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‘They’re trying to intimidate’: Nine CEO hits out against anti-journalism crackdown

The nation’s media bosses will gather today in a rare show of unity, standing against recent police raids on journalists.

Last month, AFP officers executed search warrants at the ABC and at the home of a News Corp journalist over the leaking of classified government documents.

Executives from the Nine, News Corp and the ABC will address the National Press Club on Wednesday, arguing for the protection of journalists and their sources.

Nine Entertainment CEO Hugh Marks tells Ray Hadley there has been “an increasing veil of secrecy” surrounding government which is “criminalising journalism”.

“If you make journalists jobs harder then the public loses out because they don’t get informed,” says Mr Marks.

“Sometimes there’s a leak and sometimes that’s awkward, it’s inconvenient, it’s probably embarrassing. But it’s the cost of democracy.

“People don’t like leaks and what they’re trying to do, whether it’s deliberate or otherwise, they’re trying to intimidate people from doing that.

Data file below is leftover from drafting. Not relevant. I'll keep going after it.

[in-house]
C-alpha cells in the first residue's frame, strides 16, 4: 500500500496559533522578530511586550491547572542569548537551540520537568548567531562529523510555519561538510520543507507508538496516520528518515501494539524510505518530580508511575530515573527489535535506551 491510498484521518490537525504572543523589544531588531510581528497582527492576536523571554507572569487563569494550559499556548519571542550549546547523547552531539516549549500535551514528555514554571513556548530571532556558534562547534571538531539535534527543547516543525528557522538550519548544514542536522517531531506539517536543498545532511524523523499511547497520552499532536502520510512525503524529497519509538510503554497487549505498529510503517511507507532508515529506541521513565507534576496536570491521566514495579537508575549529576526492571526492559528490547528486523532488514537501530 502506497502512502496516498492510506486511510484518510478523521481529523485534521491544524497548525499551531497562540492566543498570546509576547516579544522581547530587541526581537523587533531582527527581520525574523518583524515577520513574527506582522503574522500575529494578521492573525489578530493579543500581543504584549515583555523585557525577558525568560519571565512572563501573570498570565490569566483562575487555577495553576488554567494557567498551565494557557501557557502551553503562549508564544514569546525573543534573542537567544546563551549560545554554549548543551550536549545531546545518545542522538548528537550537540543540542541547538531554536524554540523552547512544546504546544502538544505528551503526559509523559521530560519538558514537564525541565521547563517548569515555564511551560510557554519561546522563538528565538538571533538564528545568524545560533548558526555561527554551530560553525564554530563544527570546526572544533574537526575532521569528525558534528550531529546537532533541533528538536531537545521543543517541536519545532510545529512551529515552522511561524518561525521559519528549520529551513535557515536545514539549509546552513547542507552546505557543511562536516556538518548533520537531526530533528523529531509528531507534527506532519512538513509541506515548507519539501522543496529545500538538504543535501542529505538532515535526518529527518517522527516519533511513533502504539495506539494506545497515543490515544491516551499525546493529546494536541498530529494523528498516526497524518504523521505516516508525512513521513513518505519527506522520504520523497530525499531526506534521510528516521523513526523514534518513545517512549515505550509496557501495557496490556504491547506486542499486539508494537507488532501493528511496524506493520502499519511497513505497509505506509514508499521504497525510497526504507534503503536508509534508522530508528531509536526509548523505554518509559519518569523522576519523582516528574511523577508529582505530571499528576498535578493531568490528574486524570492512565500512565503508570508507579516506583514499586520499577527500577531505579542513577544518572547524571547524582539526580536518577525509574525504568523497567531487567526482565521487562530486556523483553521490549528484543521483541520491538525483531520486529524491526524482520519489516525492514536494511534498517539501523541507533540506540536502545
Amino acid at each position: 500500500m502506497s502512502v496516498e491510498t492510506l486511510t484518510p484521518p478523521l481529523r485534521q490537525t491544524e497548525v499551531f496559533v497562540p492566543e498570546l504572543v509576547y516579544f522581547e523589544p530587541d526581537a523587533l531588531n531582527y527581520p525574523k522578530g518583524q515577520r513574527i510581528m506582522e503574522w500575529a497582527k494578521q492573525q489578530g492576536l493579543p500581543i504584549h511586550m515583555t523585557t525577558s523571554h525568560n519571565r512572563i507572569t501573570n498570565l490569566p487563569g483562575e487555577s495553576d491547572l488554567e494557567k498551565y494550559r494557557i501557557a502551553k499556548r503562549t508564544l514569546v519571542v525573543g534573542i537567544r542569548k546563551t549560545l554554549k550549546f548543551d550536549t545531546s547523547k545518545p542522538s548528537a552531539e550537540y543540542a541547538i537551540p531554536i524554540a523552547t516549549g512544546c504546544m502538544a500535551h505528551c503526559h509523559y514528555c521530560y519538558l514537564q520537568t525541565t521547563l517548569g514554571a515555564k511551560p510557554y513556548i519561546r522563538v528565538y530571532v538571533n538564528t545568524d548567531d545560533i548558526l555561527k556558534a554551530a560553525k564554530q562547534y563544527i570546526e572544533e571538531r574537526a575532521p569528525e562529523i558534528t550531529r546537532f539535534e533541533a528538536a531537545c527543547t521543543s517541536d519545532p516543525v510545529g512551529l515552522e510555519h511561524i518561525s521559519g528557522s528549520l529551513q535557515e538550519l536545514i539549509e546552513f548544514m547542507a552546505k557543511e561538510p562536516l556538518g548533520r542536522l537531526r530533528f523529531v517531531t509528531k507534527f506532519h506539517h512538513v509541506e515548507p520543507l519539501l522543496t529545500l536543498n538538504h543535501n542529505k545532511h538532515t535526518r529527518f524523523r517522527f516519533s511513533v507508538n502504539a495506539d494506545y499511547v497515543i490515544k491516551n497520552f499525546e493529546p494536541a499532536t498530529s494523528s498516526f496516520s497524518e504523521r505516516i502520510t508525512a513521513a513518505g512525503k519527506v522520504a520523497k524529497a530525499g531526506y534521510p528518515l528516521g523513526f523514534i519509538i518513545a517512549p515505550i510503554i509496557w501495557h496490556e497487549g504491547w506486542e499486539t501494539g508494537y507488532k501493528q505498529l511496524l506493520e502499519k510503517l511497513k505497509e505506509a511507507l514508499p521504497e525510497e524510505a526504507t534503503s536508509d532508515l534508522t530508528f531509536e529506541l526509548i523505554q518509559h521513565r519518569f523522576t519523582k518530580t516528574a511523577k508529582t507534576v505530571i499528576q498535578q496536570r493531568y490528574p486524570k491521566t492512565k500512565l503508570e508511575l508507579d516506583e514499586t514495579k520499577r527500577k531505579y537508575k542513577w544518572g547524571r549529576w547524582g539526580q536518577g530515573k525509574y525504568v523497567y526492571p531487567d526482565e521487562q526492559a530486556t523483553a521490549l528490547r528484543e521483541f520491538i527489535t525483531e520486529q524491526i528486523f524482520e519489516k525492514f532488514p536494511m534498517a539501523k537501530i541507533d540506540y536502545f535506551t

“Leaks aren’t a bad thing. Information going out into the public domain is not a bad thing.”

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In another concerning case, former juvenile detainee Dylan Voller has successfully sued three media organisations over comments on posted on their Facebook pages.

Nationwide News, Sky News and Fairfax Media are appealing the Supreme Court ruling which found the publishers are liable for the comments that members of the public post on their social media accounts.

That’s despite media not having any ability to disable comments on Facebook posts.

Mr Marks tells Ray we need to bring defamation laws up to speed with the social media age.

“That’s a Facebook thing. We can’t make that happen, Facebook needs to make that happen.

“So, we’re being held responsible for something that’s not even our platform.”